Towards an Interactive Encyclopedia of Physical Objects

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What if you could use the camera of your smart phone or wearable to identify and receive interactive information of just about every item you encounter as you live your life? Aim your device at a painting and information about the artist and the motive pops up on your screen, look at a movie poster with your smart glasses and receive the trailer as well as ticket purchasing ability right down to your phone. In a not too distant future this is probably a very realistic image of your daily life.

Before we describe the idea more fully, we want start out by mentioning that there was a time when Wikipedia was called impossible. It was criticized of being biased and sparse, and the question was frequently posed how on earth the website would ever measure up to the extensive works of expert encyclopedia contributors. Now, much of that criticism has been withdrawn and Wikipedia with its 5,000,000 articles dwarfs the second largest contender Encyclopædia Britannica Online which provides the comparably modest number of 120,000 articles.

Wikipedia was pioneering the practice of harnessing the crowd in efficient ways, and the idea has sent ripples through almost every field of business during the last decade. Now, a novel company called Neurence is taking the idea of Wikipedia, using it not as inspiration but rather as an exact model for copying, and aims to transfer it from the digital world to the physical one. This is not to be held as criticism against the company; we would rather call the application quite astounding. The mission is interestingly enough to create an immense and interactive encyclopedia of physical objects.

Firstly, as an interesting note, it might be worth mentioning that one man managed to predict and describe the idea of Neurence in a rather pinpointed manor quite a while before the company made the news (we guess that the company had not been working with the idea for too long at this point). In an article written in the fall of 2013 called “Four Bold Predictions for the Future of Augmented Reality”, featured at Business2Community.com, the AR – proponent Ambarish Mitra contributes with the following point about the proximate future of Augmented Reality:

Prediction one: Creating a Wikipedia for 3D Objects

When we need details on a product or other object, we generally type a word or phrase into Google or other search engine. In many cases, the item can be difficult to describe, resulting in the need to try a few different terms and browse through pages of results before yielding the correct find. It will not be long before AR enables the creation of a “Wikipedia for objects,” where we no longer have to play the search engine guessing game.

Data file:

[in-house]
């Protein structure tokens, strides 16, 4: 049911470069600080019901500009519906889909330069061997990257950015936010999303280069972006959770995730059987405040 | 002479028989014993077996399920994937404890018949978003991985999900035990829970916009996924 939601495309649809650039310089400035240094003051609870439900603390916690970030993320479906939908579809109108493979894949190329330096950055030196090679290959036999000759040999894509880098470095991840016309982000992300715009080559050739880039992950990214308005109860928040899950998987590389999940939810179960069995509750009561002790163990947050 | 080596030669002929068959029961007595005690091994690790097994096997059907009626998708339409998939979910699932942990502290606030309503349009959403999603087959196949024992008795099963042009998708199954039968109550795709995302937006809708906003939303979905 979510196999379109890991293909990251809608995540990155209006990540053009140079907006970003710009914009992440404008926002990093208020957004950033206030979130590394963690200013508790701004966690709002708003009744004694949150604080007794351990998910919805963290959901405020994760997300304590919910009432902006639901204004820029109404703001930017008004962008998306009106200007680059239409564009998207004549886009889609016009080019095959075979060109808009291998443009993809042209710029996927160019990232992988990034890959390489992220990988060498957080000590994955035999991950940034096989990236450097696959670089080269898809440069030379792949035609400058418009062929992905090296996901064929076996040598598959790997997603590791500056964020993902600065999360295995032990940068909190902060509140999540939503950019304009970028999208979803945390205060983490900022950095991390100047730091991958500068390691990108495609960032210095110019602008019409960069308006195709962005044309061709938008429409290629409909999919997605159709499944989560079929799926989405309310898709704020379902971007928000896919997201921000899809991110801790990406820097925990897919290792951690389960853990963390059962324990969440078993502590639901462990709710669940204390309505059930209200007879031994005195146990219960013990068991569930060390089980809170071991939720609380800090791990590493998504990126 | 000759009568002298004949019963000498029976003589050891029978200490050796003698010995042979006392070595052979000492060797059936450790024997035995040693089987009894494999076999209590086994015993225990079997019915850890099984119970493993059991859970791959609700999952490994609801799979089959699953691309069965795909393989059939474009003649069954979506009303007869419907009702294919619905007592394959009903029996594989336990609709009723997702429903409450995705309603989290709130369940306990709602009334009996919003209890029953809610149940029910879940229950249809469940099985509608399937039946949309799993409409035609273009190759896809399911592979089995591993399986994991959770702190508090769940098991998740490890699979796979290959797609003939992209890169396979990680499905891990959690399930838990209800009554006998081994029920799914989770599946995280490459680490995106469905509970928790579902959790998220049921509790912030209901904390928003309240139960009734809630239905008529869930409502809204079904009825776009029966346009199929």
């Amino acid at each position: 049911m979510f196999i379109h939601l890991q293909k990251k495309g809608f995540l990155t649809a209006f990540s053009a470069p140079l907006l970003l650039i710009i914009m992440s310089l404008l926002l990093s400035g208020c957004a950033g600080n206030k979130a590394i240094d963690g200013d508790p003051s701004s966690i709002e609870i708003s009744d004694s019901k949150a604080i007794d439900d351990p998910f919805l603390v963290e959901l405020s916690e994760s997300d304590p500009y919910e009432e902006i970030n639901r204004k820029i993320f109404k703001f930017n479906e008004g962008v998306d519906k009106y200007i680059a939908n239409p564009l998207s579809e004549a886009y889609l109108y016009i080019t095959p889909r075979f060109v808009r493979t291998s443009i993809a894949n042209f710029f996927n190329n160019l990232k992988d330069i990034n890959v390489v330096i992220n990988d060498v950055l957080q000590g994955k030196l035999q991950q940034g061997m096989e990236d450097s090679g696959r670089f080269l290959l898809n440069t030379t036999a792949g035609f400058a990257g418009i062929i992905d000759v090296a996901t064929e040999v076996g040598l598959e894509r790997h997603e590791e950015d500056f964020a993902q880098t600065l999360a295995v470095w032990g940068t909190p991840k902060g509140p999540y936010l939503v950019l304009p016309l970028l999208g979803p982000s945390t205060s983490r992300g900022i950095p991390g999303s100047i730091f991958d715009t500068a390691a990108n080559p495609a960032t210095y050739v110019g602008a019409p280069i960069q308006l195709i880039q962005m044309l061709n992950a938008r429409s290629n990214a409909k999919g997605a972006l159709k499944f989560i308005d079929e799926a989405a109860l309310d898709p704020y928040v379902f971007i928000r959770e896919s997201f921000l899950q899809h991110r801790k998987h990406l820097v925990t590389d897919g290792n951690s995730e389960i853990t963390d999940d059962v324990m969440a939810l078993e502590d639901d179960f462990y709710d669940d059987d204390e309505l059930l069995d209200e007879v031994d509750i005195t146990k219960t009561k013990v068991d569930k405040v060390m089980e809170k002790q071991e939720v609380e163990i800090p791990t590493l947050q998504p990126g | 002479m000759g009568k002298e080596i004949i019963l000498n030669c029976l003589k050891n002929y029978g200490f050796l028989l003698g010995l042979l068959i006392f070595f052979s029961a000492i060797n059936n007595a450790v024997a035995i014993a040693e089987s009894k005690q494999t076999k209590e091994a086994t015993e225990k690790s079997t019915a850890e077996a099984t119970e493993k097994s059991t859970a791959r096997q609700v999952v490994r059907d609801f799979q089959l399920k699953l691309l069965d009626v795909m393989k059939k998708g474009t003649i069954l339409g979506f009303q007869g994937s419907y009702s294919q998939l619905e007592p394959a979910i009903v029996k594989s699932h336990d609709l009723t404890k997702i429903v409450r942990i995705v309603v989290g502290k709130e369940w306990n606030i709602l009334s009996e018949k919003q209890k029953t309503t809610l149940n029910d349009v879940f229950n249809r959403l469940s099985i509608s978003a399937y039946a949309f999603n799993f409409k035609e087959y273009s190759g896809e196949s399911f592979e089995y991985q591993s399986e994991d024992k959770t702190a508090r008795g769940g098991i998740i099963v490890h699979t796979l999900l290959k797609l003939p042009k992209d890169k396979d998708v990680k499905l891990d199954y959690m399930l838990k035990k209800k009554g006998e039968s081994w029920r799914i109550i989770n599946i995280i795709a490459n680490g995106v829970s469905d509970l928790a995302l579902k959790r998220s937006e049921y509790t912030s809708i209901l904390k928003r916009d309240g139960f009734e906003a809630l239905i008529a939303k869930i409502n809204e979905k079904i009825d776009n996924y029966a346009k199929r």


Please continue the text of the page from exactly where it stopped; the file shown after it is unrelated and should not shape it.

Instead, by using image-recognition technology on our smart phones and tablets, users will be able to scan and identify 3-D objects like plants, furniture, or even car makes and models. Soon, AR will disrupt not only how we search for information on the Internet, but how we digest it as well. In the same way that the Wikipedia database grows each day, a library built through AR will eventually contain details on any 3-D object you can set your eyes on in the physical world.”

Interestingly enough, we could probably not have encountered a better sum-up description of what ability Neurence and its solution Sense (an intelligent cloud-based recognition engine) aims to provide to the world. In the words of Android Authority, Sense works as an online database that is comprised by information input by its users. It is being used to build up an encyclopedia of video, image, audio and text data for use with third party application. It almost seems natural that Google is working with the company, but also Samsung is onboard as well as four other developers.

According to Wired, the Sense solution uses sensors on wearables such as smartwatches and glasses to ‘see’ the physical world and then uses algorithms to understand it. Audio and visual data is sent from the wearable to the cloud where it is decoded before useful information is sent back to the device. It is worth mentioning that all the resource heavy computing is made in the cloud, which means that Sense can run smoothly even on low-powered devices.

As with all technological applications based on machine learning, the more information Sense is given, the more intelligent it becomes. It can already recognize millions of objects and sounds, but it is still early days for the technology. When Springwise tries to provide us with some useful examples of what the technology can do, they range from simply informing a user about the history of their chosen object to guiding consumers to an ecommerce shop where they could purchase it. To get the picture and spur your own imagination, you could simply watch the attached video at the top of this article.

The system has been made available to users and third party developers at no cost in the hope that others will adopt it. This means that whomever wants to, can integrate the technology in its own applications for smart devices. Thus, consumers will gain the ability to interact with Sense’s crowd-sourced encyclopedia of objects in limitless ways – it is all a matter of developer creativity. Even though the application is not-near finished, we think that the concept is both viable and utterly intriguing. It is a natural extension of the path technology is taking as we merge the digital and physical world to increased levels of seamless interaction.

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